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A message of hope in the President’s visit

 

 

AFTER Israel, President Duterte moves on to Jordan today in the course of his seven-day sojourn in that part of the Middle East.

Christian Filipinos are thoroughly familiar with the Jordan River in the Bible, in which Jesus Christ was baptized by John the Baptist as recorded in the New Testament. The Sea of Galilee in the northern part of the river is where Jesus and his fishermen disciples sailed before landing on the shores of Galilee in northern Israel where the people waited to hear Him preach.

From Israel, which President Duterte visited Sept. 2-5, he just has to cross the Jordan river this afternoon to begin his state visit to the Hashemite King­dom of Jordan on Sept. 5-8. Jordan is one of only two Arab nations – the other is Egypt – which recognize the state of Israel.

Jordan, headed by King Abdullah II, has been described as an “oasis of stability” in that turbulent region. It has accepted refugees from neighbor­ing countries which have suffered from various conflicts over the years. By 2015, some 2.1 million Palestinians had found refuge in Jordan along with 1.4 million Syrians and thousands of Iraqi Christians fleeing persecution by the Islamic State.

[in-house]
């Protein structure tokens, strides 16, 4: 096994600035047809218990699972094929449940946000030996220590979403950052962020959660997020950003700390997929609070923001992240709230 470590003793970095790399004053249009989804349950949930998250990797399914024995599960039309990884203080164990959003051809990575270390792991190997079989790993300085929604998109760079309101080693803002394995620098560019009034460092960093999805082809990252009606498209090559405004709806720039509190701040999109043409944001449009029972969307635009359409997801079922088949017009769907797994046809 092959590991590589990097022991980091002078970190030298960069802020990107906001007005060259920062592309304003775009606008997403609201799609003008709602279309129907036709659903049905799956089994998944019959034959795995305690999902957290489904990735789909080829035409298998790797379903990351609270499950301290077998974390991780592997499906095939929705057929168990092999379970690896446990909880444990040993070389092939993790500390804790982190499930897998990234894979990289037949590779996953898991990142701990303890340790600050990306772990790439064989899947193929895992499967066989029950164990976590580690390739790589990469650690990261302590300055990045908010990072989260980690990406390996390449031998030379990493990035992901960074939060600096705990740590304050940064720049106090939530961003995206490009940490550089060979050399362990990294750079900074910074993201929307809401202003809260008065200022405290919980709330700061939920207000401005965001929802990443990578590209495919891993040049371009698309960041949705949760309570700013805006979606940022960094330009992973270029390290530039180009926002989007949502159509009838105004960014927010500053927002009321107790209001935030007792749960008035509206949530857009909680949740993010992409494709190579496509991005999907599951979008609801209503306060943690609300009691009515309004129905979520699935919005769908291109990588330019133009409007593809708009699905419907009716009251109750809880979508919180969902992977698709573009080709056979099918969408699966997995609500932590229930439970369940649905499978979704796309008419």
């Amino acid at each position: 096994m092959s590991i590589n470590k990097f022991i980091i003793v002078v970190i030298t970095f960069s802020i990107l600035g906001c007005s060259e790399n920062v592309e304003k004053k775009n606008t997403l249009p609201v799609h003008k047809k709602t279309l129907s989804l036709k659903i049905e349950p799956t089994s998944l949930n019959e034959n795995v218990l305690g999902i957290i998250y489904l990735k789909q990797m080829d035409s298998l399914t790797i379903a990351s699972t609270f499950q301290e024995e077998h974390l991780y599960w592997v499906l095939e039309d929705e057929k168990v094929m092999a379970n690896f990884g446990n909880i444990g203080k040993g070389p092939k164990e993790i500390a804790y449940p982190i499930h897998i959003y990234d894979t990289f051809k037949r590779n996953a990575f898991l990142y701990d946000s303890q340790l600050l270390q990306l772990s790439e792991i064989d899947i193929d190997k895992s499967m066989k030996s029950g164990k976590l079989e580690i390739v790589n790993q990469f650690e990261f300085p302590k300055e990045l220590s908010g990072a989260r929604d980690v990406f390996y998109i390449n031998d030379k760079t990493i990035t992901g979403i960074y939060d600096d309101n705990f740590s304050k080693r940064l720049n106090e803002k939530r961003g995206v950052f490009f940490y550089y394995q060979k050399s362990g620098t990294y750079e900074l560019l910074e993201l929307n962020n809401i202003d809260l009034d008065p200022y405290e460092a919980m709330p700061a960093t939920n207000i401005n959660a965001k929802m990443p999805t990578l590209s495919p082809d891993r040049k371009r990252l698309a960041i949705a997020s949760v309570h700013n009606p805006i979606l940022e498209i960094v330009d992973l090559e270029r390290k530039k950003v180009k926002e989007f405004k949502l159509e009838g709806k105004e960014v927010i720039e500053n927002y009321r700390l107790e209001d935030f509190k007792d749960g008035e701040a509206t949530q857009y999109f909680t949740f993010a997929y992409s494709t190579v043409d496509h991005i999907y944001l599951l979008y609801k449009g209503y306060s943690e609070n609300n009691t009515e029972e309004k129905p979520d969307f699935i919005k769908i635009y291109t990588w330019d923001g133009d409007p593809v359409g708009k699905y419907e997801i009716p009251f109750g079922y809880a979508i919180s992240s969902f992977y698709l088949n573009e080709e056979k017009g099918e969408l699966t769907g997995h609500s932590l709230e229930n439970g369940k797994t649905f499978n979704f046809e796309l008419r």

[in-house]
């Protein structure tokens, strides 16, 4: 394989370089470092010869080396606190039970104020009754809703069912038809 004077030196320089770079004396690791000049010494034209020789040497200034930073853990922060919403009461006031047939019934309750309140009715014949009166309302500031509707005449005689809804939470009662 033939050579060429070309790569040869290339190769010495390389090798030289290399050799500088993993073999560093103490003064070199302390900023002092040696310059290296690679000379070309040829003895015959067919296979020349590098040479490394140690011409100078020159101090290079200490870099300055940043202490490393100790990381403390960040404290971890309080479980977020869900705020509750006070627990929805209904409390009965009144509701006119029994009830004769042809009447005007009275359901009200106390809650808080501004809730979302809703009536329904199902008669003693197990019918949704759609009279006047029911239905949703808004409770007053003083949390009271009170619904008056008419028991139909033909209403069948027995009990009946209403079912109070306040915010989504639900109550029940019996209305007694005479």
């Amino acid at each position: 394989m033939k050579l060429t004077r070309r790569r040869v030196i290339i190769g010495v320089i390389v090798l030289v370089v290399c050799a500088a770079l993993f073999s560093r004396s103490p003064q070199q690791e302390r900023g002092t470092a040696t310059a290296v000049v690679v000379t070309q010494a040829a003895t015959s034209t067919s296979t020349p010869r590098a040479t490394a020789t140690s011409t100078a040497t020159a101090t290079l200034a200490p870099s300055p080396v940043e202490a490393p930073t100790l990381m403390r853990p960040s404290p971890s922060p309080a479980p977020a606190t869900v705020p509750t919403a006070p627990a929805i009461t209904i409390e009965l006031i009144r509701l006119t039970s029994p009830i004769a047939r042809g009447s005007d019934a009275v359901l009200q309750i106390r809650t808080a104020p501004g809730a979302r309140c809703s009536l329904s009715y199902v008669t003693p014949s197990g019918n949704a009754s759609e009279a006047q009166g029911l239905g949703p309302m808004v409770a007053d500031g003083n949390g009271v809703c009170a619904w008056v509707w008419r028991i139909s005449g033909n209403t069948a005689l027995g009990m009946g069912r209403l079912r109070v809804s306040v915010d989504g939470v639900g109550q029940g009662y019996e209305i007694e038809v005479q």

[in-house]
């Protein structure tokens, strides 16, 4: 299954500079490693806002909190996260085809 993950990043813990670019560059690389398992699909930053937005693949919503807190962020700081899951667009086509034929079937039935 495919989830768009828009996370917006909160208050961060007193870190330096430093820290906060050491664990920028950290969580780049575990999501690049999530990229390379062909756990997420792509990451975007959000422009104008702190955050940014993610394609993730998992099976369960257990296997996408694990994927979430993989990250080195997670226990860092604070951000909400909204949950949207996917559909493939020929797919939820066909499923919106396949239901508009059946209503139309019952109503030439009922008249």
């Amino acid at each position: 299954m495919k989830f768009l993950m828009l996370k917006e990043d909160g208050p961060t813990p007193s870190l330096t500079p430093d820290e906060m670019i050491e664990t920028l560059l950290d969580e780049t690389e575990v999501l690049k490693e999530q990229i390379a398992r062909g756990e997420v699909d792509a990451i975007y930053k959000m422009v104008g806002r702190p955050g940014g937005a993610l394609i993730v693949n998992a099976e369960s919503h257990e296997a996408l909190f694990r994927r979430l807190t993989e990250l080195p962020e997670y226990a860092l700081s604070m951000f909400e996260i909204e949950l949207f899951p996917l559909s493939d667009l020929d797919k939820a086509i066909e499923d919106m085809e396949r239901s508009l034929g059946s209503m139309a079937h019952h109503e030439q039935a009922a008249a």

There are today some 48,000 Filipinos living and working in Jordan and they are one of the reasons President Duterte wants to visit that country. When he left for Israel last Sunday, the President cited these Filipino workers in Jordan along with the 28,000 Filipino caregivers in Israel as one of the important reasons for his visit.

“There is a volatile situation there,” he said. “We have to be sure that our citizens are fully protected.” He is also out to explore trade and investment opportunities and has thus brought along with him a Filipino business delega­tion.

This is the first time that a Philippine president has visited Israel and Jor­dan, two neighboring countries which have had little to do with each other as a result of the historic enmity between Israel and its Arab neighbors and the continuing violence in the entire region stirred by Islamic State extremists.

In visiting Israel and Jordan in one trip, President Duterte may be sending a message of hope for peace and economic cooperation in that troubled part of the world.

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